In a previous blog titled “New Case Clarifies Lender Rights Under Arizona Anti-Deficiency Statutes” we discussed the implications of a recent appellate decision in regards to tracing taking cash out of a refinance to use for any number of purposes, but which were not used to purchase the home securing the loan.
However, Pasquan v. Helvetica also clarified another outstanding issue: Are construction loans taken out to pay for construction of a residence covered by the anti-deficiency provisions of A.R.S. 33-729(A)?
In Helvetica, the owners originally purchased a 4000 square foot home, and then refinanced the original purchase money loan. Later, they took out a construction loan to demolish the 4000 square foot home in favor of a new 11,500 square foot home. The proceeds from the last loan were used to pay off the prior existing refinanced purchase money loan, financed the construction of the new home, and then provided funds to the owner at closing which were used for things other than refinancing or construction of the home.
The court concluded that a construction loan does qualify as a purchase money obligation entitled to anti-deficiency protection if two conditions are met. First the deed of trust securing the loan must cover both the land and the dwelling being constructed thereon.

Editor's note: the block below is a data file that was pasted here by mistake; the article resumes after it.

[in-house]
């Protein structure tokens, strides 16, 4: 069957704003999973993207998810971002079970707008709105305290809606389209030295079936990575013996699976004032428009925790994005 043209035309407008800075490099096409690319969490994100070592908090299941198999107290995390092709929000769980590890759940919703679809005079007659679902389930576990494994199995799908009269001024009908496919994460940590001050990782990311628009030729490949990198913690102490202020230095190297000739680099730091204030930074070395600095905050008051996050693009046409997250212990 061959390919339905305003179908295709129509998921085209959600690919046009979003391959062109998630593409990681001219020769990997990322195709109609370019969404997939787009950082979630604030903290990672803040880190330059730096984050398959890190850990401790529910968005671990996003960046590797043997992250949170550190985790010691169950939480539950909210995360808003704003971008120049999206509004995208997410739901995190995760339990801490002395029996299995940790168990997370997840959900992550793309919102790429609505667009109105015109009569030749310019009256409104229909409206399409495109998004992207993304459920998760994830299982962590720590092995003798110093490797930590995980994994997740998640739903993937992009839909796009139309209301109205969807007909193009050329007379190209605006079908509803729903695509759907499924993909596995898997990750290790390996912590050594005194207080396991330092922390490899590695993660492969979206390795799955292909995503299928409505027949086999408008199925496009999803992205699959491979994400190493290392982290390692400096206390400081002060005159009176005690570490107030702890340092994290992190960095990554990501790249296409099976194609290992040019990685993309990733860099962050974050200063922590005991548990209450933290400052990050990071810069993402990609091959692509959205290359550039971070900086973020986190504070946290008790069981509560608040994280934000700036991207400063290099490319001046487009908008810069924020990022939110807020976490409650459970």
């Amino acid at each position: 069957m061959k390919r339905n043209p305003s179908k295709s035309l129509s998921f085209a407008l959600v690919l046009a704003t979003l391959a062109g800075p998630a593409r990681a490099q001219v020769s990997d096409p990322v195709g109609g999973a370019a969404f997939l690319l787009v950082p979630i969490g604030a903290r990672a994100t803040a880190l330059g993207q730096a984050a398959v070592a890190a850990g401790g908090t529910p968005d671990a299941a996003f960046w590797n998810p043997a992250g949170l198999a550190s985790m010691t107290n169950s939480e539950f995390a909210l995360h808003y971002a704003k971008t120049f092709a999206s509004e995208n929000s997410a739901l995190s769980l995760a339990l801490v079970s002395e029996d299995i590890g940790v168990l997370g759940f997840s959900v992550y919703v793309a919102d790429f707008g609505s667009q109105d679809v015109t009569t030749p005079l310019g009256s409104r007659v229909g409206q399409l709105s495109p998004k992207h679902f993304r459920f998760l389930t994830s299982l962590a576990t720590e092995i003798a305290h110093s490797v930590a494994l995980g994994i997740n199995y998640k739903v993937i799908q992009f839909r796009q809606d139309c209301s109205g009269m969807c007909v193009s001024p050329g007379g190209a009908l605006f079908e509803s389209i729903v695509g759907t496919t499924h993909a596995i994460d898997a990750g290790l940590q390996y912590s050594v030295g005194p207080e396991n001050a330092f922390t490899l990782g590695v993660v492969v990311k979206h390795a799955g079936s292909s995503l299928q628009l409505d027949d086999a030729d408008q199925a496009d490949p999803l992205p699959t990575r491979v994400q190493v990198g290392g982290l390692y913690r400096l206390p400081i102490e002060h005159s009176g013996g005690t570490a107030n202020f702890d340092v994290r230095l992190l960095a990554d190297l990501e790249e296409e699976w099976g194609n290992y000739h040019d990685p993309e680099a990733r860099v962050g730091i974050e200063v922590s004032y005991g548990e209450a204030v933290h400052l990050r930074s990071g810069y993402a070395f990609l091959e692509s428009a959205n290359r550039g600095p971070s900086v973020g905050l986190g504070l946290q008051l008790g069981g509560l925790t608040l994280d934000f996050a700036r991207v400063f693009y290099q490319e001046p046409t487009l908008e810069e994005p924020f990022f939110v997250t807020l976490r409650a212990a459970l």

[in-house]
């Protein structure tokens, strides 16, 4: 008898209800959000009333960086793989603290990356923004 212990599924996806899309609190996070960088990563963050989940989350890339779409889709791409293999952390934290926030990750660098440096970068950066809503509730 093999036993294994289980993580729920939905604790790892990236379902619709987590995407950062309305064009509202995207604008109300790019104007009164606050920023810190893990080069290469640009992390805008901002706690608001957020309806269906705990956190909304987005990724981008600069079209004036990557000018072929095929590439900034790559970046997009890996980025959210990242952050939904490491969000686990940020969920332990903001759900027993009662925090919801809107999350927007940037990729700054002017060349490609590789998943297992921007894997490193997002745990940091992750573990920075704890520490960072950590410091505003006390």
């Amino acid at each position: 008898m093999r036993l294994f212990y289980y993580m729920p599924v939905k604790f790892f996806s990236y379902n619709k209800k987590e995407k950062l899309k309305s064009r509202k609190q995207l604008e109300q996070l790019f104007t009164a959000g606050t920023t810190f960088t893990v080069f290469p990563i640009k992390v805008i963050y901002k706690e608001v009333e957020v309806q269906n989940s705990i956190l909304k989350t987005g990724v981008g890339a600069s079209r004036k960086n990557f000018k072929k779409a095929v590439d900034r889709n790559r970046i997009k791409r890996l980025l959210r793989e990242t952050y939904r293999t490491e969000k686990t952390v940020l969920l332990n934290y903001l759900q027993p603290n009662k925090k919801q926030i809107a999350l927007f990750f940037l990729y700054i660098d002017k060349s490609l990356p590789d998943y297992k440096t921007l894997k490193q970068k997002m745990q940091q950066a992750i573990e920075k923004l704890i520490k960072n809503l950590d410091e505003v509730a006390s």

Second, the loan proceeds must have, in fact, been used to construct a
residence that meets the size and use requirements detailed in A.R.S.
33-729(A). The size and use requirements mandate that the home must be a one or two family dwelling, and on less than 2 ½ acres. A two-family
dwelling is most typically a duplex which provides two separate
residences within the same building.
Under these limited conditions, the Court found that anti-deficiency
protection furthered a number of different legislative policies. Included among these legislative polices are a broad and liberal application of
the anti-deficiency statutes favoring homeowners, allocation of the risk of inadequate security for loans to the lenders in order to discourage
overvaluation of the collateral, to reduce the impact from a general
decline in property values during periods of economic distress, and
avoiding exacerbating a general economic downturn by saddling homeowners who
have lost their homes with large, additional personal liability.
After rendering its conclusions, the appellate court sent the case back
to the lower court to make some additional factual findings and render a ruling in accordance with the standards established by the appellate
court. It is unknown from the appellate case whether or not the
collateral sat on less than the 2 ½ acres permitted by the
anti-deficiency statute. Assuming it was, the lower court will absolve
the former homeowners for that portion of the loan proceeds which paid
off the prior purchase money loans and for the portion the former
homeowners can document were utilized in
constructing the new house.
The anti-deficiency statutes afford a great deal of protection, but
application of these statutes can often by tricky, not to mention that
the case law on these statutes continues to evolve. Consult a
reputable, experienced real estate attorney to assist you if you are